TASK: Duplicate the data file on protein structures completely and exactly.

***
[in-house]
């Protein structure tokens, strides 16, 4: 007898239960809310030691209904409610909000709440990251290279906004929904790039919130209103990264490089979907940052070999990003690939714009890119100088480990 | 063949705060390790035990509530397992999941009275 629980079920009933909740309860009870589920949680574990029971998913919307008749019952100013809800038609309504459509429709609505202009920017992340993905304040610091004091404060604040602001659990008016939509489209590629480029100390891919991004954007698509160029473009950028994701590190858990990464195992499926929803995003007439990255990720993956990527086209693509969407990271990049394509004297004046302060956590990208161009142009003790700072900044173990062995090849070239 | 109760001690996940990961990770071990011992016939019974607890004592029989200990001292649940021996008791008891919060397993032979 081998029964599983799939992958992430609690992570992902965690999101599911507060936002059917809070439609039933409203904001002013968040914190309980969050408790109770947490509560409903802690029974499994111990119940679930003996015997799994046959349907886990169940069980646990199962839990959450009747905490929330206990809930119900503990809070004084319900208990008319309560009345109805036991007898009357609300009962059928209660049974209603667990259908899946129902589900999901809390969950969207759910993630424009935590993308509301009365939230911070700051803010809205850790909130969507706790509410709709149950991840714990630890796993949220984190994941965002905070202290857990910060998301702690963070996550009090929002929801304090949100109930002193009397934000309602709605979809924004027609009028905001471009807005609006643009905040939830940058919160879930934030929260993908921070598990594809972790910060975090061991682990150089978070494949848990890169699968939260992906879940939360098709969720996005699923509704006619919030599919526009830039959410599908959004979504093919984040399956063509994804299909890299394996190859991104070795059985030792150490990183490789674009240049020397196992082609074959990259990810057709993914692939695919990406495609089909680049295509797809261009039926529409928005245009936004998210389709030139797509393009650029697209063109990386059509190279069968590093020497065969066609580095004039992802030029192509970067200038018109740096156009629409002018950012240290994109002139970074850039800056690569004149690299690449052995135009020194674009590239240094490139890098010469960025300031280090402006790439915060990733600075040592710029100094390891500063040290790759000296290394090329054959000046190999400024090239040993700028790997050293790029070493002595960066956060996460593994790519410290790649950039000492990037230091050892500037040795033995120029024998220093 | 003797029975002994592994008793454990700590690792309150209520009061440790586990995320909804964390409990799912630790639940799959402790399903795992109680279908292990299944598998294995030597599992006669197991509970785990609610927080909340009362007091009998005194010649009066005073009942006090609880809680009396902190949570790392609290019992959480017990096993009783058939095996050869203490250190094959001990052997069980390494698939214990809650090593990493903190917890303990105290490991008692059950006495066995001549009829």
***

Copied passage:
[in-house]
């Protein structure tokens, strides 16, 4: 007898239960809310030691209904409610909000709440990251290279906004929904790039919130209103990264490089979907940052070999990003690939714009890119100088480990 | 063949705060390790035990509530397992999941009275 629980079920009933909740309860009870589920949680574990029971998913919307008749019952100013809800038609309504459509429709609505202009920017992340993905304040610091004091404060604040602001659990008016939509489209590629480029100390891919991004954007698509160029473009950028994701590190858990990464195992499926929803995003007439990255990720993956990527086209693509969407990271990049394509004297004046302060956590990208161009142009003790700072900044173990062995090849070239 | 109760001690996940990961990770071990011992016939019974607890004592029989200990001292649940021996008791008891919060397993032979 081998029964599983799939992958992430609690992570992902965690999101599911507060936002059917809070439609039933409203904001002013968040914190309980969050408790109770947490509560409903802690029974499994111990119940679930003996015997799994046959349907886990169940069980646990199962839990959450009747905490929330206990809930119900503990809070004084319900208990008319309560009345109805036991007898009357609300009962059928209660049974209603667990259908899946129902589900999901809390969950969207759910993630424009935590993308509301009365939230911070700051803010809205850790909130969507706790509410709709149950991840714990630890796993949220984190994941965002905070202290857990910060998301702690963070996550009090929002929801304090949100109930002193009397934000309602709605979809924004027609009028905001471009807005609006643009905040939830940058919160879930934030929260993908921070598990594809972790910060975090061991682990150089978070494949848990890169699968939260992906879940939360098709969720996005699923509704006619919030599919526009830039959410599908959004979504093919984040399956063509994804299909890299394996190859991104070795059985030792150490990183490789674009240049020397196992082609074959990259990810057709993914692939695919990406495609089909680049295509797809261009039926529409928005245009936004998210389709030139797509393009650029697209063109990386059509190279069968590093020497065969066609580095004039992802030029192509970067200038018109740096156009629409002018950012240290994109002139970074850039800056690569004149690299690449052995135009020194674009590239240094490139890098010469960025300031280090402006790439915060990733600075040592710029100094390891500063040290790759000296290394090329054959000046190999400024090239040993700028790997050293790029070493002595960066956060996460593994790519410290790649950039000492990037230091050892500037040795033995120029024998220093 | 003797029975002994592994008793454990700590690792309150209520009061440790586990995320909804964390409990799912630790639940799959402790399903795992109680279908292990299944598998294995030597599992006669197991509970785990609610927080909340009362007091009998005194010649009066005073009942006090609880809680009396902190949570790392609290019992959480017990096993009783058939095996050869203490250190094959001990052997069980390494698939214990809650090593990493903190917890303990105290490991008692059950006495066995001549009829």